Overview: Brave New World

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Date: 1997
Publisher: Gale
Document Type: Work overview
Length: 3,760 words

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About this Work
Title: Brave New World (Novel)
Published: January 01, 1932
Genre: Novel
Author: Huxley, Aldous
Occupation: British writer
Other Names Used: Huxley, Aldous Leonard;
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Aldous Huxley was born in 1894 into one of England's most distinguished intellectual families. His grandfather, Thomas Henry Huxley, was a brilliant biologist nicknamed “Darwin's bulldog” for his staunch support of the theory of evolution during the Origin of Species debates in the mid-Victorian period. His father, Leonard Huxley, was a respected editor and essayist, and his mother, Julia Frances Arnold, was the niece of the poet and literary critic Matthew Arnold as well as granddaughter of Dr. Thomas Arnold, a pioneer of English public education. Huxley's brother, Julian, was a noted geneticist. A product of the combined Huxley and Arnold strains, Aldous Huxley possessed a heritage that was literary as well as scientific. Although this marriage of ideas is found in many of Huxley's writings, it is especially evident in Brave New World, the novel for which he is most famous.

Events in History at the Time of the Novel

Despair in England

Huxley wrote much of Brave New World in 1931, during a difficult period in England: “The Labour Government fell, the pound fell, productivity fell, unemployment rose, riots broke out in London and Glasgow, the Navy mutinied at Invergordon, long lines formed everywhere, and the depression settled down over Britain like an ominous cloud” (Firchow, p. 77). Filled with despair, people “were seriously contemplating and frankly discussing the possibility that the Western system of society might break down and cease to work” (Toynbee in Bradshaw, p. xvii).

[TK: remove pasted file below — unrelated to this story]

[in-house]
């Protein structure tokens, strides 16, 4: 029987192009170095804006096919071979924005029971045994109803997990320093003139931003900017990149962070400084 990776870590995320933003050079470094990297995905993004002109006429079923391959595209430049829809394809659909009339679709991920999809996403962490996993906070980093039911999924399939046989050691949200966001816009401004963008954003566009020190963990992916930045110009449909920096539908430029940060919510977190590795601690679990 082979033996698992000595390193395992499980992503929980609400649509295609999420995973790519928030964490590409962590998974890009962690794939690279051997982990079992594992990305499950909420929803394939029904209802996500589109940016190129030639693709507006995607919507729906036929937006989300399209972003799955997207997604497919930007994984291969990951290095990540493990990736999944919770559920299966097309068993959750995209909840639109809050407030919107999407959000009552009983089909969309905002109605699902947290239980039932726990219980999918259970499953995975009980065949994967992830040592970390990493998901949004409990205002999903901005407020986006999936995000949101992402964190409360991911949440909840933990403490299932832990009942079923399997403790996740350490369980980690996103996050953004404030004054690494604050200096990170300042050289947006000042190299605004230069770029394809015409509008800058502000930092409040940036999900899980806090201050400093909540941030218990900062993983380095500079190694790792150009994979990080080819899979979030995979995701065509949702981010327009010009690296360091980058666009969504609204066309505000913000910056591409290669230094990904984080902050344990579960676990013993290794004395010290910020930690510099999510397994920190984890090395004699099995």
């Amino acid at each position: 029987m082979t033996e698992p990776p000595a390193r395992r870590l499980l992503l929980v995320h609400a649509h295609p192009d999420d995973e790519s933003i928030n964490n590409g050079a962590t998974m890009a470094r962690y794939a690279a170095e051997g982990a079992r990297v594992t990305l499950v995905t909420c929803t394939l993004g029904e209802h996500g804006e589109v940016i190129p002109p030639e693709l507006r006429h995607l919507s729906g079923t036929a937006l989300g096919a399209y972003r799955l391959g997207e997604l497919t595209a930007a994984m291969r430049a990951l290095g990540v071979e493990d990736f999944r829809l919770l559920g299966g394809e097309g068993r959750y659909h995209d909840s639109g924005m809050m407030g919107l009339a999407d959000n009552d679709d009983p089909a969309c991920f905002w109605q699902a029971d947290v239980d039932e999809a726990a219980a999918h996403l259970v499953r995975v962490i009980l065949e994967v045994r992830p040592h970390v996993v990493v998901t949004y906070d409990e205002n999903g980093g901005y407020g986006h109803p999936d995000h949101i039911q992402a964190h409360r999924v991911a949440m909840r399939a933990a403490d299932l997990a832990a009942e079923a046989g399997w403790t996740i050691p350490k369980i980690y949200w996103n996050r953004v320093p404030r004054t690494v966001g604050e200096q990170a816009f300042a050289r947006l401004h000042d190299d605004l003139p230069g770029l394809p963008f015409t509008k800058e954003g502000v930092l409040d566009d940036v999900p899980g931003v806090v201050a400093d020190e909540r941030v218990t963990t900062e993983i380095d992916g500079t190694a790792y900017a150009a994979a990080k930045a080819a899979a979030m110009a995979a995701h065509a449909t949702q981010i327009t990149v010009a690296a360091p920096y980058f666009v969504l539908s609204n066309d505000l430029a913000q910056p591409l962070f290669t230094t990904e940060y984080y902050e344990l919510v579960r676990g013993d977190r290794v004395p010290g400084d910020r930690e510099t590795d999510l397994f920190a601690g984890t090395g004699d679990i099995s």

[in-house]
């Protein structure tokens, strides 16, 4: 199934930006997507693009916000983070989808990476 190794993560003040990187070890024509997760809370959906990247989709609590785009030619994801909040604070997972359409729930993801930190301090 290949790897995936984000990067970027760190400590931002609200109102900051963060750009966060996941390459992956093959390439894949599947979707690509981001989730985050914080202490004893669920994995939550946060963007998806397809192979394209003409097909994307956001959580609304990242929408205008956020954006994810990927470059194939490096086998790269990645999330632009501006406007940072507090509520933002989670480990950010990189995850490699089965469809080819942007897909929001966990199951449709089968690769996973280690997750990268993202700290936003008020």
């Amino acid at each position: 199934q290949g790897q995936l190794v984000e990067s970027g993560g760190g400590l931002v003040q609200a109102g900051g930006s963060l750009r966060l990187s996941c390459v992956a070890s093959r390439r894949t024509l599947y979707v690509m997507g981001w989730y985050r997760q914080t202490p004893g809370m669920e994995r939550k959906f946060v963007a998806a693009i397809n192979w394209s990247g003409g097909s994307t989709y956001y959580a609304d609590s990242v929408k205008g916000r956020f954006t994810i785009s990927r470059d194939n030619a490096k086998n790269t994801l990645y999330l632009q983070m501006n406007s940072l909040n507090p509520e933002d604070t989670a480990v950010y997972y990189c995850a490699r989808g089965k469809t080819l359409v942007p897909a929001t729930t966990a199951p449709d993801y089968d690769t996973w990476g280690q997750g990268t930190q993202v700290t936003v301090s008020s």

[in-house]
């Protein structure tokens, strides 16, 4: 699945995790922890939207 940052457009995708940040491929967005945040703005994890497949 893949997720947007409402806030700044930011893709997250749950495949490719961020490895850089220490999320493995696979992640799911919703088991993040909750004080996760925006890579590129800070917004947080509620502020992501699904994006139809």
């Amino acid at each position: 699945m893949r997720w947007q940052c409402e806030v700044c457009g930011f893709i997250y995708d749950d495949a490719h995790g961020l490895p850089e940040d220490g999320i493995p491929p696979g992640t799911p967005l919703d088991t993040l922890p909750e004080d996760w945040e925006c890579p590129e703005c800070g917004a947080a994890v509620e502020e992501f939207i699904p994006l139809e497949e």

In October of 1930, Huxley visited a mining village in Willington; what he saw there contributed greatly to his sense of gloom and decay. In Willington, the miners continued to face unemployment and diminished living conditions as a result of a general strike in 1926. In the years immediately following World War I, England's coal industry had fared unexpectedly well because its European competitors were still recovering from the effects of the war. However, when production in neighboring countries resumed at the middle of the decade, British mine owners decided that the only way to remain viable was to implement longer hours and lower pay for their workers. In protest, nearly 3 million union members from the railroad industry and the iron, steel, and building trades officially went on strike on May 3, 1926. Their action was short-lived. Not only did the government devise an emergency system of transportation, which weakened the impact that the work stoppage had on the general population, but, unlike previous protests, the general strike of 1926 was not violent. As a result of these conditions, the strikers were unable to secure the widespread support necessary to elicit change, and the strike came to a close after only nine days, with the two sides failing to come to an agreement. When Huxley happened upon the miners some five years later, his contact with them convinced him that England was at its nadir in the 1930s. In a letter dated January of 1931, he described the despair permeating the lives of the unemployed miners that he met in Willington:

The human race fills me with a steadily growing dismay. I was staying in the Durham coal-field this Autumn, in the heart of English unemployment, and it was awful. The sad and humiliating conclusion is forced on one that the only thing to do is to flee and hide. Nothing one can do is any good and the doing is liable to infect one with the disease one is trying to treat. So there's nothing for it but to make one's escape while one can, as long as one can.
(Huxley in Bradshaw, p. xv)

Huxley's sense that it was futile to attempt to rectify what has gone wrong with English society is expressed in Brave New World, in which the effort to build a perfect society leads only to a different strain of the original sickness, and in which the final option exercised by John, the “Savage” who has been introduced to the “modern” society, is to “flee and hide.”

Huxley's Travels